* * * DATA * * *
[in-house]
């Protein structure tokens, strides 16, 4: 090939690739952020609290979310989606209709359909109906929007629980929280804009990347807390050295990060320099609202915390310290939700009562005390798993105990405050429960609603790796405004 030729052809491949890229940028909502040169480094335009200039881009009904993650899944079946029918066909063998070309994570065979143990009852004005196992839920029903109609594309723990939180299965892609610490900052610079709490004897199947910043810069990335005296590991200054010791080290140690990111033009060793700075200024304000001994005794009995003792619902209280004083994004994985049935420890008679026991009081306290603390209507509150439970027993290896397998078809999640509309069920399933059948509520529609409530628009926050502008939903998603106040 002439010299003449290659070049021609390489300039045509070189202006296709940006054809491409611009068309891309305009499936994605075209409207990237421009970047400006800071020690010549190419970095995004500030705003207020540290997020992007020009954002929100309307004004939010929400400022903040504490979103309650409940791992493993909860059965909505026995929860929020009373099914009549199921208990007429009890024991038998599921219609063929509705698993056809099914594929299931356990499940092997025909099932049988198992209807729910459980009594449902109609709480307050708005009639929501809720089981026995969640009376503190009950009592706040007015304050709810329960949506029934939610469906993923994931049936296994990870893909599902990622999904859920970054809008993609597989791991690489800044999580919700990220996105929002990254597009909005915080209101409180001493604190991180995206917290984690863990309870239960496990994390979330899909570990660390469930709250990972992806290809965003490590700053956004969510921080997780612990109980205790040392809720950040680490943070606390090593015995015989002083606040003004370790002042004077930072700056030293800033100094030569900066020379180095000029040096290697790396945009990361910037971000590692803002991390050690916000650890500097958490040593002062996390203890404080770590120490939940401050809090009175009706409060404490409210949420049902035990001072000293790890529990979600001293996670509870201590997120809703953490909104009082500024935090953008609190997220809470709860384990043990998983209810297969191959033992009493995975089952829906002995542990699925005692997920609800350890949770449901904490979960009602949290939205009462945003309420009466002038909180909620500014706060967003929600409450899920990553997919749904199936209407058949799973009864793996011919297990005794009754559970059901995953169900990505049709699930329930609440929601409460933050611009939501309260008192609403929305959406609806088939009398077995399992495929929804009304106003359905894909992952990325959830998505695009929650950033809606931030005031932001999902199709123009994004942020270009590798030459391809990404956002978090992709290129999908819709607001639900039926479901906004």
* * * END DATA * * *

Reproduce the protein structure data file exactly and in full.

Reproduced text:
[in-house]
């Protein structure tokens, strides 16, 4: 090939690739952020609290979310989606209709359909109906929007629980929280804009990347807390050295990060320099609202915390310290939700009562005390798993105990405050429960609603790796405004 030729052809491949890229940028909502040169480094335009200039881009009904993650899944079946029918066909063998070309994570065979143990009852004005196992839920029903109609594309723990939180299965892609610490900052610079709490004897199947910043810069990335005296590991200054010791080290140690990111033009060793700075200024304000001994005794009995003792619902209280004083994004994985049935420890008679026991009081306290603390209507509150439970027993290896397998078809999640509309069920399933059948509520529609409530628009926050502008939903998603106040 002439010299003449290659070049021609390489300039045509070189202006296709940006054809491409611009068309891309305009499936994605075209409207990237421009970047400006800071020690010549190419970095995004500030705003207020540290997020992007020009954002929100309307004004939010929400400022903040504490979103309650409940791992493993909860059965909505026995929860929020009373099914009549199921208990007429009890024991038998599921219609063929509705698993056809099914594929299931356990499940092997025909099932049988198992209807729910459980009594449902109609709480307050708005009639929501809720089981026995969640009376503190009950009592706040007015304050709810329960949506029934939610469906993923994931049936296994990870893909599902990622999904859920970054809008993609597989791991690489800044999580919700990220996105929002990254597009909005915080209101409180001493604190991180995206917290984690863990309870239960496990994390979330899909570990660390469930709250990972992806290809965003490590700053956004969510921080997780612990109980205790040392809720950040680490943070606390090593015995015989002083606040003004370790002042004077930072700056030293800033100094030569900066020379180095000029040096290697790396945009990361910037971000590692803002991390050690916000650890500097958490040593002062996390203890404080770590120490939940401050809090009175009706409060404490409210949420049902035990001072000293790890529990979600001293996670509870201590997120809703953490909104009082500024935090953008609190997220809470709860384990043990998983209810297969191959033992009493995975089952829906002995542990699925005692997920609800350890949770449901904490979960009602949290939205009462945003309420009466002038909180909620500014706060967003929600409450899920990553997919749904199936209407058949799973009864793996011919297990005794009754559970059901995953169900990505049709699930329930609440929601409460933050611009939501309260008192609403929305959406609806088939009398077995399992495929929804009304106003359905894909992952990325959830998505695009929650950033809606931030005031932001999902199709123009994004942020270009590798030459391809990404956002978090992709290129999908819709607001639900039926479901906004």